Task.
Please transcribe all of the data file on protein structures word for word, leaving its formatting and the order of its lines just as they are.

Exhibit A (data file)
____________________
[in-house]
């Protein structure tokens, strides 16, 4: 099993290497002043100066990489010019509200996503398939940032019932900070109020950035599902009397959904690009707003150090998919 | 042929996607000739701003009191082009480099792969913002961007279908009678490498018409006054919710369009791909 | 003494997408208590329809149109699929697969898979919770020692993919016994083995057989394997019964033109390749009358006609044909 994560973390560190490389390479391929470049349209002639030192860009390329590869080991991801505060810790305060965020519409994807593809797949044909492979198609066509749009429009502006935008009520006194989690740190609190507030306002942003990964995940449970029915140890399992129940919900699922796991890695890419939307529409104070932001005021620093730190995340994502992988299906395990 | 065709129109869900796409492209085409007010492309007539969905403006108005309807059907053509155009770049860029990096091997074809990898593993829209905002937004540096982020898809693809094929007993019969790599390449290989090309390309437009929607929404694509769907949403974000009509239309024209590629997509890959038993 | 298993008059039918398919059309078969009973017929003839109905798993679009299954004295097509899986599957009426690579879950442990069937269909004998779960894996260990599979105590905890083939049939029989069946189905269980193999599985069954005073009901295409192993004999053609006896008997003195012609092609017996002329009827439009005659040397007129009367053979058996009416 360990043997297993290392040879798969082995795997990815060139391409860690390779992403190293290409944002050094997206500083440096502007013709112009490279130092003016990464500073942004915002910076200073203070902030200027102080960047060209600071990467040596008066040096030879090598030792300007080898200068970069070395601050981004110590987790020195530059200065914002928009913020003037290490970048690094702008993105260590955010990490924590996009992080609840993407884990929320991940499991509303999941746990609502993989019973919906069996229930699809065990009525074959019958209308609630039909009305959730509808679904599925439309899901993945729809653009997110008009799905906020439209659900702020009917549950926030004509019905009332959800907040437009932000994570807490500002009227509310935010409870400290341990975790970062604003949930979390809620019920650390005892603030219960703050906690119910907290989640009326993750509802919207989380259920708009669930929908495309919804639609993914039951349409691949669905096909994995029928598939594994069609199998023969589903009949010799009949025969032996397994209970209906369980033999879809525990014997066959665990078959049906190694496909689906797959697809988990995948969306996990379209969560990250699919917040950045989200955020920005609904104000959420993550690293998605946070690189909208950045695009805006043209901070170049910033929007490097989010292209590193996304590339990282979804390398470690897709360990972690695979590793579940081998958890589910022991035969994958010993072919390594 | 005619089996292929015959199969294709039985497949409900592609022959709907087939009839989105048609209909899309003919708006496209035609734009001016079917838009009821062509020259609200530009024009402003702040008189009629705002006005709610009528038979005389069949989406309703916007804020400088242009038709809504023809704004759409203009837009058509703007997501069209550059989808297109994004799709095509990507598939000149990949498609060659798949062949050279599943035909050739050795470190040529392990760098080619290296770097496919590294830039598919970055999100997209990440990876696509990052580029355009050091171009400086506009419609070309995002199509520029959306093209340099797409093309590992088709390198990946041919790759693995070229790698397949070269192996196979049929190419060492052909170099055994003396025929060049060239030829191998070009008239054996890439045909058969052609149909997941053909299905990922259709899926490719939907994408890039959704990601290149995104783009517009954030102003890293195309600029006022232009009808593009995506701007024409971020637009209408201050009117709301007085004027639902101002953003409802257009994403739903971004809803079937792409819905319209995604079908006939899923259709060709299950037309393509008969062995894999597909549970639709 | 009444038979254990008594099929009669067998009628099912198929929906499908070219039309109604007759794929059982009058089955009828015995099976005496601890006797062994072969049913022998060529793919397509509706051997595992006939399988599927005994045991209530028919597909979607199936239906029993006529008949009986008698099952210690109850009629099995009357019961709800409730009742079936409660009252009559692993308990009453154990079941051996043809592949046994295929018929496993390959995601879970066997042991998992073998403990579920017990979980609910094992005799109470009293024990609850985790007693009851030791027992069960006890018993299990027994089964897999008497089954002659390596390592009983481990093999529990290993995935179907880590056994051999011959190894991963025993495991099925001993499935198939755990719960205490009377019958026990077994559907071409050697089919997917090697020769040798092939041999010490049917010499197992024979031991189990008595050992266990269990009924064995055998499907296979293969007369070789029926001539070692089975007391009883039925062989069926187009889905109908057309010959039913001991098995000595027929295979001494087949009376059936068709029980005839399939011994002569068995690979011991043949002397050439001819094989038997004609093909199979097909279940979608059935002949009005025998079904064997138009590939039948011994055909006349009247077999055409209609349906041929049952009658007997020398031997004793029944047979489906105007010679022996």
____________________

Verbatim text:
[in-house]
């Protein structure tokens, strides 16, 4: 099993290497002043100066990489010019509200996503398939940032019932900070109020950035599902009397959904690009707003150090998919 | 042929996607000739701003009191082009480099792969913002961007279908009678490498018409006054919710369009791909 | 003494997408208590329809149109699929697969898979919770020692993919016994083995057989394997019964033109390749009358006609044909 994560973390560190490389390479391929470049349209002639030192860009390329590869080991991801505060810790305060965020519409994807593809797949044909492979198609066509749009429009502006935008009520006194989690740190609190507030306002942003990964995940449970029915140890399992129940919900699922796991890695890419939307529409104070932001005021620093730190995340994502992988299906395990 | 065709129109869900796409492209085409007010492309007539969905403006108005309807059907053509155009770049860029990096091997074809990898593993829209905002937004540096982020898809693809094929007993019969790599390449290989090309390309437009929607929404694509769907949403974000009509239309024209590629997509890959038993 | 298993008059039918398919059309078969009973017929003839109905798993679009299954004295097509899986599957009426690579879950442990069937269909004998779960894996260990599979105590905890083939049939029989069946189905269980193999599985069954005073009901295409192993004999053609006896008997003195012609092609017996002329009827439009005659040397007129009367053979058996009416 360990043997297993290392040879798969082995795997990815060139391409860690390779992403190293290409944002050094997206500083440096502007013709112009490279130092003016990464500073942004915002910076200073203070902030200027102080960047060209600071990467040596008066040096030879090598030792300007080898200068970069070395601050981004110590987790020195530059200065914002928009913020003037290490970048690094702008993105260590955010990490924590996009992080609840993407884990929320991940499991509303999941746990609502993989019973919906069996229930699809065990009525074959019958209308609630039909009305959730509808679904599925439309899901993945729809653009997110008009799905906020439209659900702020009917549950926030004509019905009332959800907040437009932000994570807490500002009227509310935010409870400290341990975790970062604003949930979390809620019920650390005892603030219960703050906690119910907290989640009326993750509802919207989380259920708009669930929908495309919804639609993914039951349409691949669905096909994995029928598939594994069609199998023969589903009949010799009949025969032996397994209970209906369980033999879809525990014997066959665990078959049906190694496909689906797959697809988990995948969306996990379209969560990250699919917040950045989200955020920005609904104000959420993550690293998605946070690189909208950045695009805006043209901070170049910033929007490097989010292209590193996304590339990282979804390398470690897709360990972690695979590793579940081998958890589910022991035969994958010993072919390594 | 005619089996292929015959199969294709039985497949409900592609022959709907087939009839989105048609209909899309003919708006496209035609734009001016079917838009009821062509020259609200530009024009402003702040008189009629705002006005709610009528038979005389069949989406309703916007804020400088242009038709809504023809704004759409203009837009058509703007997501069209550059989808297109994004799709095509990507598939000149990949498609060659798949062949050279599943035909050739050795470190040529392990760098080619290296770097496919590294830039598919970055999100997209990440990876696509990052580029355009050091171009400086506009419609070309995002199509520029959306093209340099797409093309590992088709390198990946041919790759693995070229790698397949070269192996196979049929190419060492052909170099055994003396025929060049060239030829191998070009008239054996890439045909058969052609149909997941053909299905990922259709899926490719939907994408890039959704990601290149995104783009517009954030102003890293195309600029006022232009009808593009995506701007024409971020637009209408201050009117709301007085004027639902101002953003409802257009994403739903971004809803079937792409819905319209995604079908006939899923259709060709299950037309393509008969062995894999597909549970639709 | 009444038979254990008594099929009669067998009628099912198929929906499908070219039309109604007759794929059982009058089955009828015995099976005496601890006797062994072969049913022998060529793919397509509706051997595992006939399988599927005994045991209530028919597909979607199936239906029993006529008949009986008698099952210690109850009629099995009357019961709800409730009742079936409660009252009559692993308990009453154990079941051996043809592949046994295929018929496993390959995601879970066997042991998992073998403990579920017990979980609910094992005799109470009293024990609850985790007693009851030791027992069960006890018993299990027994089964897999008497089954002659390596390592009983481990093999529990290993995935179907880590056994051999011959190894991963025993495991099925001993499935198939755990719960205490009377019958026990077994559907071409050697089919997917090697020769040798092939041999010490049917010499197992024979031991189990008595050992266990269990009924064995055998499907296979293969007369070789029926001539070692089975007391009883039925062989069926187009889905109908057309010959039913001991098995000595027929295979001494087949009376059936068709029980005839399939011994002569068995690979011991043949002397050439001819094989038997004609093909199979097909279940979608059935002949009005025998079904064997138009590939039948011994055909006349009247077999055409209609349906041929049952009658007997020398031997004793029944047979489906105007010679022996």